Major aid operations to help the world's most vulnerable people are failing "in too many places" despite the best efforts of courageous humanitarian workers, senior relief chiefs said on Thursday.

The comments by UN Emergency Relief Coordinator Stephen O'Brien and Norwegian Refugee Council (NRC) head Jan Egeland accompanied a new report into aid agency operations in conflict zones.

Its findings show that "too few" relief agencies are reaching vulnerable communities, despite a genuine commitment to stay and deliver aid, in an increasing number of conflict-driven crises.

Daniel Johnson has more.

The report from the UN Office for the Coordination of Humanitarian Affairs (OCHA) and the Norwegian Refugee Council (NRC) shows a commitment by aid agencies to maintain a field presence in highly insecure places that they "would not have donefive or 10 years ago".

But UN Emergency Relief Coordinator Stephen O'Brien told journalists in Geneva that the study highlighted the problem faced by agencies:

"There's a lot of staying, but the challenge for delivery remains as has always been the case, in the most difficult areas, how do you ensure delivery at the same time as the protection of your aid workers and delivering protection services to the most vulnerable populations."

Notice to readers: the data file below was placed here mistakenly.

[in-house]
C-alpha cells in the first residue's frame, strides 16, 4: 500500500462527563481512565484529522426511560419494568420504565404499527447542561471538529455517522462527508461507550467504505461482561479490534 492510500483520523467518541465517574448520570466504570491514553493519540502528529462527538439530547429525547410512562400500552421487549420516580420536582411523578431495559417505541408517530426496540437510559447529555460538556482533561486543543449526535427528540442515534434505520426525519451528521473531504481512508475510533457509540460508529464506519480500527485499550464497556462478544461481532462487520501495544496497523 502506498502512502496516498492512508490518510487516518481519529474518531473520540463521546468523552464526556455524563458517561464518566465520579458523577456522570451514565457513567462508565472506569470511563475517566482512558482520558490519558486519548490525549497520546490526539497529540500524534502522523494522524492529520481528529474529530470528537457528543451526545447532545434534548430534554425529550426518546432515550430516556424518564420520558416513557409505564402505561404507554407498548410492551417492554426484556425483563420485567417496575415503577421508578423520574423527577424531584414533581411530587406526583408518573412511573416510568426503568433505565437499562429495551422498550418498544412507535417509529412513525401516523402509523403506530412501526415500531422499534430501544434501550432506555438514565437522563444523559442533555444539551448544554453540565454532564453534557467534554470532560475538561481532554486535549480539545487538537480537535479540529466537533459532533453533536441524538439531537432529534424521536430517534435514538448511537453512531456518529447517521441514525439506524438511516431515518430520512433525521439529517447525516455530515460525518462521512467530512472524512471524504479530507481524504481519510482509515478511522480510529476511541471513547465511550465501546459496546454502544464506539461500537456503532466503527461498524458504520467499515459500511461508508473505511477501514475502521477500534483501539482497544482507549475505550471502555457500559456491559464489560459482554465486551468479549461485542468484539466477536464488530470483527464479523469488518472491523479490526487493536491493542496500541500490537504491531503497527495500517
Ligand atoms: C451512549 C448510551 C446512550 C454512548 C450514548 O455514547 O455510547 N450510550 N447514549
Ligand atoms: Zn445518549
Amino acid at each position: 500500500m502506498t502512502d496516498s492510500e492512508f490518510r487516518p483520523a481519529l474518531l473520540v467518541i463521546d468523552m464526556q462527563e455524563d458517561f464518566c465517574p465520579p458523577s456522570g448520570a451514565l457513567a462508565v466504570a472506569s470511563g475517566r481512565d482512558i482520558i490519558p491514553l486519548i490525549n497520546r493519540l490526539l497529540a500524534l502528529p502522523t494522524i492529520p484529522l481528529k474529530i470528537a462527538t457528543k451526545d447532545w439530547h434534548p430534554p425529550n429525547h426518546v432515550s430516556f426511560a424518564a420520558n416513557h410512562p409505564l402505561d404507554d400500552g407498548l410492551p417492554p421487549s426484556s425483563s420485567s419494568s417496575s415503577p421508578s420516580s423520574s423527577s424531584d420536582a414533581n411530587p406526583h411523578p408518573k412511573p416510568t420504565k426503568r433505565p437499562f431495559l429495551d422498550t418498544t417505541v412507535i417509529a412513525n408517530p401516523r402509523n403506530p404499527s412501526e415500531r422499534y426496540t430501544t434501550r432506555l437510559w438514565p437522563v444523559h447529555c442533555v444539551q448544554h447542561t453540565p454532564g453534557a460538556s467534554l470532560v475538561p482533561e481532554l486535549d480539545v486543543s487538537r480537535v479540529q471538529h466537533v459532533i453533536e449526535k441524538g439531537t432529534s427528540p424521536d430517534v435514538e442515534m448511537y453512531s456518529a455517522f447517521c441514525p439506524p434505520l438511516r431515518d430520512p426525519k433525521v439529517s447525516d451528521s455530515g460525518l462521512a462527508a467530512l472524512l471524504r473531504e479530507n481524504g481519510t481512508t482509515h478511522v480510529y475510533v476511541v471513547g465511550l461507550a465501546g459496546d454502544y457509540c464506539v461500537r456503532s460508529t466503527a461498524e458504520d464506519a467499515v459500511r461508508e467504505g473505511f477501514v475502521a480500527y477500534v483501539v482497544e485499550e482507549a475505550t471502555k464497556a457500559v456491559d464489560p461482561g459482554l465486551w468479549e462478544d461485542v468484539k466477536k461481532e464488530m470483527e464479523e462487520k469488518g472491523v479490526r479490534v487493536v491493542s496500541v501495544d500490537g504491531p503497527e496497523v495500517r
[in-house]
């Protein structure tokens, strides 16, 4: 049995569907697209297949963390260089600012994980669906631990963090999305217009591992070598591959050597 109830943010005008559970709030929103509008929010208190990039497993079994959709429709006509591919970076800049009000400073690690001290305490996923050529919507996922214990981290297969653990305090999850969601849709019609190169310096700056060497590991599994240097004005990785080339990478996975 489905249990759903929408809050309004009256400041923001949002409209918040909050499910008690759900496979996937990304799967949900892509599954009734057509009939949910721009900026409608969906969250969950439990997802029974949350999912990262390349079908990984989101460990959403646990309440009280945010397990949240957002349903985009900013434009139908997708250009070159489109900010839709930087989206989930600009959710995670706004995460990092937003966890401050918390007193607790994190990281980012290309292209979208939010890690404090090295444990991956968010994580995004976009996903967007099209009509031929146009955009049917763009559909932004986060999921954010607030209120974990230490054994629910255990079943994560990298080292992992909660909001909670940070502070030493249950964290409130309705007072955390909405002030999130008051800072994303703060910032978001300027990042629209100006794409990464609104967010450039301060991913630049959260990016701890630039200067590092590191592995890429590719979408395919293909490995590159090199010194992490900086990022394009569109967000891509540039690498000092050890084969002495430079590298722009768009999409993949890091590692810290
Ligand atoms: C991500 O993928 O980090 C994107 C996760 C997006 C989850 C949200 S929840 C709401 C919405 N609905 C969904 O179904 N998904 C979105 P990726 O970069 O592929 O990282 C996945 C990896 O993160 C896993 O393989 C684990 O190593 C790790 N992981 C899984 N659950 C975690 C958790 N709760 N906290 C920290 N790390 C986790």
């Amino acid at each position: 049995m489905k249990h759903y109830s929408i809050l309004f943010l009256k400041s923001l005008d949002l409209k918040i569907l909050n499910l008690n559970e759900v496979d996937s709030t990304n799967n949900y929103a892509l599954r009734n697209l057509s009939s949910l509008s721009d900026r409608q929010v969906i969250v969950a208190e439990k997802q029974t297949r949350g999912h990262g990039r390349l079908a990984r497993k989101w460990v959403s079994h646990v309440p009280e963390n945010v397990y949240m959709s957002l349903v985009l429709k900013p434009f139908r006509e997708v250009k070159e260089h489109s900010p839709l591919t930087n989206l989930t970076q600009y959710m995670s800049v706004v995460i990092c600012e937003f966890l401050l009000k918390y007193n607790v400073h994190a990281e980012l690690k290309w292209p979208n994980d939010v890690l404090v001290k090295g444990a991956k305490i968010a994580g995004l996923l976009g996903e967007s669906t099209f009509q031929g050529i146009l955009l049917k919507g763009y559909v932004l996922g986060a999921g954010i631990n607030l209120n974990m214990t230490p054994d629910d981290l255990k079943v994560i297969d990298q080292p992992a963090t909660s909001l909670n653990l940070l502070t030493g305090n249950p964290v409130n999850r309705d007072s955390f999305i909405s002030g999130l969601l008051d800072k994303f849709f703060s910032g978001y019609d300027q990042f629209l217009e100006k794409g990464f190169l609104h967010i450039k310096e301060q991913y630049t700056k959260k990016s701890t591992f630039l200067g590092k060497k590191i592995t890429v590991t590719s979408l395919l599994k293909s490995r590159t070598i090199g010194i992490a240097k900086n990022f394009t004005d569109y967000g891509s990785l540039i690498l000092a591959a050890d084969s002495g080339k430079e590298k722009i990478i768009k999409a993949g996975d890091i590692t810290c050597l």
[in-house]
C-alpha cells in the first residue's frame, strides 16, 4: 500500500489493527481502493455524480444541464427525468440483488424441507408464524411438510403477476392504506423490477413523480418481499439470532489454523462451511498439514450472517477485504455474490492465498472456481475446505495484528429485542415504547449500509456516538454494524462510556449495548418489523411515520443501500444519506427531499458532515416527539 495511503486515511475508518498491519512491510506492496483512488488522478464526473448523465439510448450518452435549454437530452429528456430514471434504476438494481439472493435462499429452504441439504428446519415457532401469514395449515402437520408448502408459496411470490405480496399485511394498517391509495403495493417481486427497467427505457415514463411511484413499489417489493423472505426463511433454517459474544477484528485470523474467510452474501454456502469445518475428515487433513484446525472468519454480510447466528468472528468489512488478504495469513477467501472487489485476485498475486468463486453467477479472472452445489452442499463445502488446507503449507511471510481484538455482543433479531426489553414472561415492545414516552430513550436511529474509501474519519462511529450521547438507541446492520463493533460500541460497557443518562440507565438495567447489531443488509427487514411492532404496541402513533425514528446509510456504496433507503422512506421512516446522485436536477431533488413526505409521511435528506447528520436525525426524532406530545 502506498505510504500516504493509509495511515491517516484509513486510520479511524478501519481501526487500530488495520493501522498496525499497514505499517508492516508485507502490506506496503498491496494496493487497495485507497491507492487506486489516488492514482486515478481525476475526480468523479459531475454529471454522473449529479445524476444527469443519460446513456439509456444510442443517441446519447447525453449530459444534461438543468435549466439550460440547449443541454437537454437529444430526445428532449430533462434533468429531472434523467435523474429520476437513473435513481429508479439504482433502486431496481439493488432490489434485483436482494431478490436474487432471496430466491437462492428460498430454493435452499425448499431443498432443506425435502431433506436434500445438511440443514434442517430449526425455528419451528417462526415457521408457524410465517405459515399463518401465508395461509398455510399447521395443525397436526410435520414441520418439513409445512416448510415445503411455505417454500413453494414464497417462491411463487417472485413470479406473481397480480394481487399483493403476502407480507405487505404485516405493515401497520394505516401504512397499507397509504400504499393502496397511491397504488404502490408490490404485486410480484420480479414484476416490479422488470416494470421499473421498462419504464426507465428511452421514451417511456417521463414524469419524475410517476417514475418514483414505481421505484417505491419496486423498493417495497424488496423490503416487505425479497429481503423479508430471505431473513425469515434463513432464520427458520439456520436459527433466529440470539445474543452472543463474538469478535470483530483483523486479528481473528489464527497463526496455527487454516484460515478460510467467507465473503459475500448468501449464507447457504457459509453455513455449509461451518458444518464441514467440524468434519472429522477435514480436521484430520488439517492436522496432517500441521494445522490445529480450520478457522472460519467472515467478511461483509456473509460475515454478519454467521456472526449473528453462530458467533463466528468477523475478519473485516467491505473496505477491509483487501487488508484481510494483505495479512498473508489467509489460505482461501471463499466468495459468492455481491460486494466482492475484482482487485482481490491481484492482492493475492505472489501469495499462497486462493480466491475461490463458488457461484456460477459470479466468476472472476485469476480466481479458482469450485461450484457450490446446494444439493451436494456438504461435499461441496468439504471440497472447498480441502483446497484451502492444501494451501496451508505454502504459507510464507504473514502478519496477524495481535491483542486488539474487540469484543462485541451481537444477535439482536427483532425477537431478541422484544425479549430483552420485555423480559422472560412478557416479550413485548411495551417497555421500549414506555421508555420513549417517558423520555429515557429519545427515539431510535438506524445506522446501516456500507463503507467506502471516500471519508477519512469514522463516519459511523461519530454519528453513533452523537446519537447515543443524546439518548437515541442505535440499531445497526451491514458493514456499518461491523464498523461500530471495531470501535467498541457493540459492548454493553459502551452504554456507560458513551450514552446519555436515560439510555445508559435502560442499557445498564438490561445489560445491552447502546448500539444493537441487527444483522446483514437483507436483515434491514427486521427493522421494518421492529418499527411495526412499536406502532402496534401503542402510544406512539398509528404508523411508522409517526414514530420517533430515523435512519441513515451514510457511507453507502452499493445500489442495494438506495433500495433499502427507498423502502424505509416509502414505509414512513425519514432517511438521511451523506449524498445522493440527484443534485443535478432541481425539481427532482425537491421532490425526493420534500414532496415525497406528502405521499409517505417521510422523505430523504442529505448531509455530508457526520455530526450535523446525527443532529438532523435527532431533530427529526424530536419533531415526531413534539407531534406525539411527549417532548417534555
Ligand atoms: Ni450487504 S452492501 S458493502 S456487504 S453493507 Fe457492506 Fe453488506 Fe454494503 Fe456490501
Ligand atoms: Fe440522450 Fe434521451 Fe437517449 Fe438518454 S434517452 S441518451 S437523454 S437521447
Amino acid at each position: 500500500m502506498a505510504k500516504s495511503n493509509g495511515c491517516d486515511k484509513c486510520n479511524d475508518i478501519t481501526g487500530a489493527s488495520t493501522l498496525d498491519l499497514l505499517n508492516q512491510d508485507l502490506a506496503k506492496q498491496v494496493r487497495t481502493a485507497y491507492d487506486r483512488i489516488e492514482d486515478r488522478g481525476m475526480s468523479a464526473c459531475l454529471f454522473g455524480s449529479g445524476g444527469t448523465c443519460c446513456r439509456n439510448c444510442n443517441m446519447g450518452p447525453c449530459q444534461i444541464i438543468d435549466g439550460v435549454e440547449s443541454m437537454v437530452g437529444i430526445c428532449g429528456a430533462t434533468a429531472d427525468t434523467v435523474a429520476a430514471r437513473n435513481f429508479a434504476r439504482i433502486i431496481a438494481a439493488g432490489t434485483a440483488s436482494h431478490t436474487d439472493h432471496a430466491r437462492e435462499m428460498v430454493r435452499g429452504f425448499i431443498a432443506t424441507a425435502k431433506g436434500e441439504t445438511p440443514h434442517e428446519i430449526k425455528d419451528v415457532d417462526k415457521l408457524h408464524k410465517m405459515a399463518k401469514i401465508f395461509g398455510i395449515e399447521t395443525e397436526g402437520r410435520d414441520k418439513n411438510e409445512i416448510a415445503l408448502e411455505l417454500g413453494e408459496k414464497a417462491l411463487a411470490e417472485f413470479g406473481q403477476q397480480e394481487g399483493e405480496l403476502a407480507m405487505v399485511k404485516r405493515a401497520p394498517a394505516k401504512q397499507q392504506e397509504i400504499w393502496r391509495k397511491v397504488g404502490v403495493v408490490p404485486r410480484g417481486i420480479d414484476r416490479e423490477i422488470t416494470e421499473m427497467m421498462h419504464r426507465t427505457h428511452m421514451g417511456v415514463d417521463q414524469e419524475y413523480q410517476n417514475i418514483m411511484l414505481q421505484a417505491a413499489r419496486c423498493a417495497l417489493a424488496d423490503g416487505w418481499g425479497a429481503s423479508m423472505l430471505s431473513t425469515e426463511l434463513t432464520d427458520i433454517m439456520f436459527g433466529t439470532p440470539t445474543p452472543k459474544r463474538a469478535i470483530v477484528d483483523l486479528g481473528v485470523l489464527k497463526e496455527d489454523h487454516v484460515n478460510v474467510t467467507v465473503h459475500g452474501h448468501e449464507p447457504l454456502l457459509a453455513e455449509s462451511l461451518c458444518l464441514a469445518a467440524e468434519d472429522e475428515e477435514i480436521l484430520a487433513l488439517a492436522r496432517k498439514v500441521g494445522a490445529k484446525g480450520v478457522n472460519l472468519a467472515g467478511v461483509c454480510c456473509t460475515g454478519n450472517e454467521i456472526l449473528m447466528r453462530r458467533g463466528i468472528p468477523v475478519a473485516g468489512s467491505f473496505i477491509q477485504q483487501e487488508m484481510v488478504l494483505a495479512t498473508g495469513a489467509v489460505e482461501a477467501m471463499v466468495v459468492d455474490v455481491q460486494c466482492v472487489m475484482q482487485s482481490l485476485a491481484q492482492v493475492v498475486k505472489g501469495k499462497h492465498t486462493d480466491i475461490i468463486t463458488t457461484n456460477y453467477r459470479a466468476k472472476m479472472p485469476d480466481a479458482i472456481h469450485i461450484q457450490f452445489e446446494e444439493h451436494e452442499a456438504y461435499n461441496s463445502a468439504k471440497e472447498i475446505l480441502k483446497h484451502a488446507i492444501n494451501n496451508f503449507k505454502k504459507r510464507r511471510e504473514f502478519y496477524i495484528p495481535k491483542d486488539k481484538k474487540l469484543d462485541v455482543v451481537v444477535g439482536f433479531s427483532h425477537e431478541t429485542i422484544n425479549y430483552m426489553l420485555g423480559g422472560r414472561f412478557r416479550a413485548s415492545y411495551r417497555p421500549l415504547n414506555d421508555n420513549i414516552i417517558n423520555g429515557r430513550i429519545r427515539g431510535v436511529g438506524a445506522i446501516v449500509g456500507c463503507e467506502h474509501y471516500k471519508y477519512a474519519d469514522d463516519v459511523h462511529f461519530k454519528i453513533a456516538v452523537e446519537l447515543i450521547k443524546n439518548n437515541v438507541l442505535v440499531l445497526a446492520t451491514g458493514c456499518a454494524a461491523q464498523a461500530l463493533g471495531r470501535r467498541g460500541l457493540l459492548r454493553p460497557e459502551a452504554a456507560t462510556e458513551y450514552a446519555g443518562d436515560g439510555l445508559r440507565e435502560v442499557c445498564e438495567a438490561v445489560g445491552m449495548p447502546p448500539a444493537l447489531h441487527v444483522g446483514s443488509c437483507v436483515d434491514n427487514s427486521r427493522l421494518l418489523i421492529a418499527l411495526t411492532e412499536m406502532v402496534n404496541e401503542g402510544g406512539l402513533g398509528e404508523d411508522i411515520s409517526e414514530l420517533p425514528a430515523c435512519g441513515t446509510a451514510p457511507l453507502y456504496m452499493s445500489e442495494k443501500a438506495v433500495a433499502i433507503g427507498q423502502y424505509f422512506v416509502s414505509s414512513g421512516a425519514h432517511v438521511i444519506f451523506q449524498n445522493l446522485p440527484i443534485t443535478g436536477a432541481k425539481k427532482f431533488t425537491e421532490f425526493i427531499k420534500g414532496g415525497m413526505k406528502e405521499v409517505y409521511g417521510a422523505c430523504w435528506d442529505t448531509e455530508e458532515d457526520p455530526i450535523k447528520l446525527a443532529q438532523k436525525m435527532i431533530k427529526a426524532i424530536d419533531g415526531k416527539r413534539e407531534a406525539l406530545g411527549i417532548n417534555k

In Yemen, the report states that UN and other international workers returned as quickly as possible to the country after evacuating when conflict erupted in March 2015.

Likewise in Syria, UN staff and partners have risked their lives to carry out aid deliveries across front lines during the six-year conflict.

Elsewhere, the study finds that many humanitarian organisations made "subjective" decisions about when to return to crisis-hit zones, sometimes based on media coverage.

In Afghanistan, as well as in Yemen and Syria, the report also finds that "the majority" of humanitarian actors focused their activities on "relatively safe areas", neglecting the more remote and insecure areas where needs existed.

Head of the Norwegian Refugee Council Jan Egeland said in Geneva that the report showed how the international humanitarian community "is failing too many people in too many places".

"Extreme risks and threats" were "paralysing" too many organisations, he continued, amid increasingly complex conflicts, attacks on aid workers and insufficient risk assessment.

Source: United Nations Radio

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